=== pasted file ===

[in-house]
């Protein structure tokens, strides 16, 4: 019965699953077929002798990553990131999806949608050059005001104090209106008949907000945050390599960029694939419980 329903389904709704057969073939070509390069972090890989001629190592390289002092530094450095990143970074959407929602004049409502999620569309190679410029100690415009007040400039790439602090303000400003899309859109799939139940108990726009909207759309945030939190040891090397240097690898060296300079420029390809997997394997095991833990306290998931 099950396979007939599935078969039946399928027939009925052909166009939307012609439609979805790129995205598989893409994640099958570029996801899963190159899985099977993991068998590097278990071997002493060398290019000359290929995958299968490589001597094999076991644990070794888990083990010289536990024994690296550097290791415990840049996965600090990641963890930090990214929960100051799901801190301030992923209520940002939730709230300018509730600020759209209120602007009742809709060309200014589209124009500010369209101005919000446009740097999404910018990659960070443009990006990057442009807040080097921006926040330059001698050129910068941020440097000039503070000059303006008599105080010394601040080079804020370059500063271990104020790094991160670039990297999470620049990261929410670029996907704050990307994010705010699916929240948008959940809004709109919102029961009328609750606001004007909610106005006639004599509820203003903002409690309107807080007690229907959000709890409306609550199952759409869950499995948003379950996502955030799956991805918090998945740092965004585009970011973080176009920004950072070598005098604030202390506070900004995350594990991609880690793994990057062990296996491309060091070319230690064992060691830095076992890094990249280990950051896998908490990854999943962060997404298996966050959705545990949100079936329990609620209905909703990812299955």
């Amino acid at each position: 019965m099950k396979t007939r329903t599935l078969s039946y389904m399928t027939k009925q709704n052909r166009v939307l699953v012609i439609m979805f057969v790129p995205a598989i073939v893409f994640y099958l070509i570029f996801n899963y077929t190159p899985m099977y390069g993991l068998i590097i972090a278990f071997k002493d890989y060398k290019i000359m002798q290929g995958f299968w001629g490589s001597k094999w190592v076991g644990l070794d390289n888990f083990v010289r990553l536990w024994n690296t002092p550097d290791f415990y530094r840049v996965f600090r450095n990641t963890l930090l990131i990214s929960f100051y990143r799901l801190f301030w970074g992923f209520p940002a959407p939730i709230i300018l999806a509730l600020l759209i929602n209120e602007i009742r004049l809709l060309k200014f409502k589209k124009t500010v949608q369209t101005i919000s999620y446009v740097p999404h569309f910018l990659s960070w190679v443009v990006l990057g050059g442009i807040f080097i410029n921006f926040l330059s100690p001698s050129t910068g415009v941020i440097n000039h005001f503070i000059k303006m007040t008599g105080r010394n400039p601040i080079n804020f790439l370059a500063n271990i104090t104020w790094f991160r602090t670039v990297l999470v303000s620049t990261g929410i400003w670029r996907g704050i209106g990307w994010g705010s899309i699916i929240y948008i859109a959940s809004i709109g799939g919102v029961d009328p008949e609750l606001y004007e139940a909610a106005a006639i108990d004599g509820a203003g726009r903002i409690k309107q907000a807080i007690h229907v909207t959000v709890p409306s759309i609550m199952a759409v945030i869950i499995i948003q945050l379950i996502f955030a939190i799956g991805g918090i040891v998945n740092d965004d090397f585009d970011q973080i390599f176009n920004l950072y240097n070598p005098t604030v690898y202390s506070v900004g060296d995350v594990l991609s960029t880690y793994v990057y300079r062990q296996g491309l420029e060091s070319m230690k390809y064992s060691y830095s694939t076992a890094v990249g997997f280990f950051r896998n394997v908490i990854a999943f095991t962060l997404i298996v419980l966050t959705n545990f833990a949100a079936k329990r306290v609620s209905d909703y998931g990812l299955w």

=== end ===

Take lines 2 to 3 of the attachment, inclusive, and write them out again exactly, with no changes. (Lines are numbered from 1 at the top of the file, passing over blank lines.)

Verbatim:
């Protein structure tokens, strides 16, 4: 019965699953077929002798990553990131999806949608050059005001104090209106008949907000945050390599960029694939419980 329903389904709704057969073939070509390069972090890989001629190592390289002092530094450095990143970074959407929602004049409502999620569309190679410029100690415009007040400039790439602090303000400003899309859109799939139940108990726009909207759309945030939190040891090397240097690898060296300079420029390809997997394997095991833990306290998931 099950396979007939599935078969039946399928027939009925052909166009939307012609439609979805790129995205598989893409994640099958570029996801899963190159899985099977993991068998590097278990071997002493060398290019000359290929995958299968490589001597094999076991644990070794888990083990010289536990024994690296550097290791415990840049996965600090990641963890930090990214929960100051799901801190301030992923209520940002939730709230300018509730600020759209209120602007009742809709060309200014589209124009500010369209101005919000446009740097999404910018990659960070443009990006990057442009807040080097921006926040330059001698050129910068941020440097000039503070000059303006008599105080010394601040080079804020370059500063271990104020790094991160670039990297999470620049990261929410670029996907704050990307994010705010699916929240948008959940809004709109919102029961009328609750606001004007909610106005006639004599509820203003903002409690309107807080007690229907959000709890409306609550199952759409869950499995948003379950996502955030799956991805918090998945740092965004585009970011973080176009920004950072070598005098604030202390506070900004995350594990991609880690793994990057062990296996491309060091070319230690064992060691830095076992890094990249280990950051896998908490990854999943962060997404298996966050959705545990949100079936329990609620209905909703990812299955």
């Amino acid at each position: 019965m099950k396979t007939r329903t599935l078969s039946y389904m399928t027939k009925q709704n052909r166009v939307l699953v012609i439609m979805f057969v790129p995205a598989i073939v893409f994640y099958l070509i570029f996801n899963y077929t190159p899985m099977y390069g993991l068998i590097i972090a278990f071997k002493d890989y060398k290019i000359m002798q290929g995958f299968w001629g490589s001597k094999w190592v076991g644990l070794d390289n888990f083990v010289r990553l536990w024994n690296t002092p550097d290791f415990y530094r840049v996965f600090r450095n990641t963890l930090l990131i990214s929960f100051y990143r799901l801190f301030w970074g992923f209520p940002a959407p939730i709230i300018l999806a509730l600020l759209i929602n209120e602007i009742r004049l809709l060309k200014f409502k589209k124009t500010v949608q369209t101005i919000s999620y446009v740097p999404h569309f910018l990659s960070w190679v443009v990006l990057g050059g442009i807040f080097i410029n921006f926040l330059s100690p001698s050129t910068g415009v941020i440097n000039h005001f503070i000059k303006m007040t008599g105080r010394n400039p601040i080079n804020f790439l370059a500063n271990i104090t104020w790094f991160r602090t670039v990297l999470v303000s620049t990261g929410i400003w670029r996907g704050i209106g990307w994010g705010s899309i699916i929240y948008i859109a959940s809004i709109g799939g919102v029961d009328p008949e609750l606001y004007e139940a909610a106005a006639i108990d004599g509820a203003g726009r903002i409690k309107q907000a807080i007690h229907v909207t959000v709890p409306s759309i609550m199952a759409v945030i869950i499995i948003q945050l379950i996502f955030a939190i799956g991805g918090i040891v998945n740092d965004d090397f585009d970011q973080i390599f176009n920004l950072y240097n070598p005098t604030v690898y202390s506070v900004g060296d995350v594990l991609s960029t880690y793994v990057y300079r062990q296996g491309l420029e060091s070319m230690k390809y064992s060691y830095s694939t076992a890094v990249g997997f280990f950051r896998n394997v908490i990854a999943f095991t962060l997404i298996v419980l966050t959705n545990f833990a949100a079936k329990r306290v609620s209905d909703y998931g990812l299955w």